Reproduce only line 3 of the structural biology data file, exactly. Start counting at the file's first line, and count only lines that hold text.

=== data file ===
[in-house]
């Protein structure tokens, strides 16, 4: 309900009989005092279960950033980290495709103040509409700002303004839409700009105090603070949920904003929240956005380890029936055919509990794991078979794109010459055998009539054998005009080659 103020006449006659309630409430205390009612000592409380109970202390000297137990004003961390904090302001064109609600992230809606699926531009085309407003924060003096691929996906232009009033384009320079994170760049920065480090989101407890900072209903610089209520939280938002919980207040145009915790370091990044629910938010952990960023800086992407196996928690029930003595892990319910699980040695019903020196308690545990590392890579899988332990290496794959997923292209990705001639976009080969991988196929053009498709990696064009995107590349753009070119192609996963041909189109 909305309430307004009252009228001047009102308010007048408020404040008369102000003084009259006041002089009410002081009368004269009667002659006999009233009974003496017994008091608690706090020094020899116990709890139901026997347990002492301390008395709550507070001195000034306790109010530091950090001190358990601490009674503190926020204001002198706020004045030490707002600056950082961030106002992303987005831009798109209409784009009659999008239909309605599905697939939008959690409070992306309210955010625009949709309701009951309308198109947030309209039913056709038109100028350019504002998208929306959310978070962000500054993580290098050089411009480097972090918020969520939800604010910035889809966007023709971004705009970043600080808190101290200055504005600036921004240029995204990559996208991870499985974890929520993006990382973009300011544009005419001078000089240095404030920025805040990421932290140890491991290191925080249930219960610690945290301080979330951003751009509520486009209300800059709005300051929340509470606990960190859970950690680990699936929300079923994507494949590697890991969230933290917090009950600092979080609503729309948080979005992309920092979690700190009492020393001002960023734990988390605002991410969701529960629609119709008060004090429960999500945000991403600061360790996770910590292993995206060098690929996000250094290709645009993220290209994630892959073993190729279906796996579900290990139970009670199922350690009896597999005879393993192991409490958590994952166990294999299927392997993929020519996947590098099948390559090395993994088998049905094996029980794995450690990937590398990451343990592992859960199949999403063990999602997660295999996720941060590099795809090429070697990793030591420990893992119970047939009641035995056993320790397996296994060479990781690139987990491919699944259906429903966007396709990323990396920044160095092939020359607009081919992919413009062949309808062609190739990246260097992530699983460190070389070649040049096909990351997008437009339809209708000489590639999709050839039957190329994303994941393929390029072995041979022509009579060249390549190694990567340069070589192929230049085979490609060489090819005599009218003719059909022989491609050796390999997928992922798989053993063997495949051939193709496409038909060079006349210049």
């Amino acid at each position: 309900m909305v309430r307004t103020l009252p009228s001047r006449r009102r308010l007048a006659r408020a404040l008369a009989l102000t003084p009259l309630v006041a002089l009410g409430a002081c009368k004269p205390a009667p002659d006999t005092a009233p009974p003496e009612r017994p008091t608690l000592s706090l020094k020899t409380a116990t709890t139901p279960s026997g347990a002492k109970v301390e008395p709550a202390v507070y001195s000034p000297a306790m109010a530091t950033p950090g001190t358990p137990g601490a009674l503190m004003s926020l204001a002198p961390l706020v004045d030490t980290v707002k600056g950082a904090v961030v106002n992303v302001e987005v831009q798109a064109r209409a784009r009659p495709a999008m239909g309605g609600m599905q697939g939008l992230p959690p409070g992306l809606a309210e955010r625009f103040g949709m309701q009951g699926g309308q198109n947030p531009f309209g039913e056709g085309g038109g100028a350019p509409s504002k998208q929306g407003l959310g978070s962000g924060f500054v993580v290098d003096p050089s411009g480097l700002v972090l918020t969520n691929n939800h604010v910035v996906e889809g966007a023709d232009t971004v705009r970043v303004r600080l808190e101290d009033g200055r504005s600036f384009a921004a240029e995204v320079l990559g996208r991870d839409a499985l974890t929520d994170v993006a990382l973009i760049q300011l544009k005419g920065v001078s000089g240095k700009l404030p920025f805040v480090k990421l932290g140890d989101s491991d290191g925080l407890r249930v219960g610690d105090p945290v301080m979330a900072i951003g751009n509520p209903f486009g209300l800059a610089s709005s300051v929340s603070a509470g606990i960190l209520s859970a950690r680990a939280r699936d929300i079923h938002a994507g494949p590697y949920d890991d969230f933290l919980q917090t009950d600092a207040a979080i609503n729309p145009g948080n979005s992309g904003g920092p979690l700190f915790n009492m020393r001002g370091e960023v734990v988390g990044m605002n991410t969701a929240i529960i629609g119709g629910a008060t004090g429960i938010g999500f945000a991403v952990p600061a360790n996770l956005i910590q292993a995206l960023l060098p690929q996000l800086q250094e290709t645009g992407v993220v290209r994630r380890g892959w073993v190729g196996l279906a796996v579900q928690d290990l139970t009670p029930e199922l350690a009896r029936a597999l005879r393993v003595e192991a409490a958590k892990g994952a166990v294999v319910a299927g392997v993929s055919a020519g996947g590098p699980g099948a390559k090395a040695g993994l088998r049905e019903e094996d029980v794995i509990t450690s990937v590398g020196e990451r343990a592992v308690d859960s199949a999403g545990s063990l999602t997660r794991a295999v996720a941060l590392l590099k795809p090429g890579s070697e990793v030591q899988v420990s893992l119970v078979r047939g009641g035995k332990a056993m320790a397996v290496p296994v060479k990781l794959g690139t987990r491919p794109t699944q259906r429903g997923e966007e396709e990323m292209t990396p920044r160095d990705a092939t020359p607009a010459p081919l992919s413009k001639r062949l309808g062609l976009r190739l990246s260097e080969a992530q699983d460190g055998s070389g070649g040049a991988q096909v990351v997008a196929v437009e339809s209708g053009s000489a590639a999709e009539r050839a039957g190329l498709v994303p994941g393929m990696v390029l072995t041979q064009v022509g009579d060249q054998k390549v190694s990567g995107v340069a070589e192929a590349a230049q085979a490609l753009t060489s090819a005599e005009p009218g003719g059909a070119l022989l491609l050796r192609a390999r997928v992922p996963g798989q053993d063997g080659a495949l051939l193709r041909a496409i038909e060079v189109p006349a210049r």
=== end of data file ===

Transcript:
């Amino acid at each position: 309900m909305v309430r307004t103020l009252p009228s001047r006449r009102r308010l007048a006659r408020a404040l008369a009989l102000t003084p009259l309630v006041a002089l009410g409430a002081c009368k004269p205390a009667p002659d006999t005092a009233p009974p003496e009612r017994p008091t608690l000592s706090l020094k020899t409380a116990t709890t139901p279960s026997g347990a002492k109970v301390e008395p709550a202390v507070y001195s000034p000297a306790m109010a530091t950033p950090g001190t358990p137990g601490a009674l503190m004003s926020l204001a002198p961390l706020v004045d030490t980290v707002k600056g950082a904090v961030v106002n992303v302001e987005v831009q798109a064109r209409a784009r009659p495709a999008m239909g309605g609600m599905q697939g939008l992230p959690p409070g992306l809606a309210e955010r625009f103040g949709m309701q009951g699926g309308q198109n947030p531009f309209g039913e056709g085309g038109g100028a350019p509409s504002k998208q929306g407003l959310g978070s962000g924060f500054v993580v290098d003096p050089s411009g480097l700002v972090l918020t969520n691929n939800h604010v910035v996906e889809g966007a023709d232009t971004v705009r970043v303004r600080l808190e101290d009033g200055r504005s600036f384009a921004a240029e995204v320079l990559g996208r991870d839409a499985l974890t929520d994170v993006a990382l973009i760049q300011l544009k005419g920065v001078s000089g240095k700009l404030p920025f805040v480090k990421l932290g140890d989101s491991d290191g925080l407890r249930v219960g610690d105090p945290v301080m979330a900072i951003g751009n509520p209903f486009g209300l800059a610089s709005s300051v929340s603070a509470g606990i960190l209520s859970a950690r680990a939280r699936d929300i079923h938002a994507g494949p590697y949920d890991d969230f933290l919980q917090t009950d600092a207040a979080i609503n729309p145009g948080n979005s992309g904003g920092p979690l700190f915790n009492m020393r001002g370091e960023v734990v988390g990044m605002n991410t969701a929240i529960i629609g119709g629910a008060t004090g429960i938010g999500f945000a991403v952990p600061a360790n996770l956005i910590q292993a995206l960023l060098p690929q996000l800086q250094e290709t645009g992407v993220v290209r994630r380890g892959w073993v190729g196996l279906a796996v579900q928690d290990l139970t009670p029930e199922l350690a009896r029936a597999l005879r393993v003595e192991a409490a958590k892990g994952a166990v294999v319910a299927g392997v993929s055919a020519g996947g590098p699980g099948a390559k090395a040695g993994l088998r049905e019903e094996d029980v794995i509990t450690s990937v590398g020196e990451r343990a592992v308690d859960s199949a999403g545990s063990l999602t997660r794991a295999v996720a941060l590392l590099k795809p090429g890579s070697e990793v030591q899988v420990s893992l119970v078979r047939g009641g035995k332990a056993m320790a397996v290496p296994v060479k990781l794959g690139t987990r491919p794109t699944q259906r429903g997923e966007e396709e990323m292209t990396p920044r160095d990705a092939t020359p607009a010459p081919l992919s413009k001639r062949l309808g062609l976009r190739l990246s260097e080969a992530q699983d460190g055998s070389g070649g040049a991988q096909v990351v997008a196929v437009e339809s209708g053009s000489a590639a999709e009539r050839a039957g190329l498709v994303p994941g393929m990696v390029l072995t041979q064009v022509g009579d060249q054998k390549v190694s990567g995107v340069a070589e192929a590349a230049q085979a490609l753009t060489s090819a005599e005009p009218g003719g059909a070119l022989l491609l050796r192609a390999r997928v992922p996963g798989q053993d063997g080659a495949l051939l193709r041909a496409i038909e060079v189109p006349a210049r």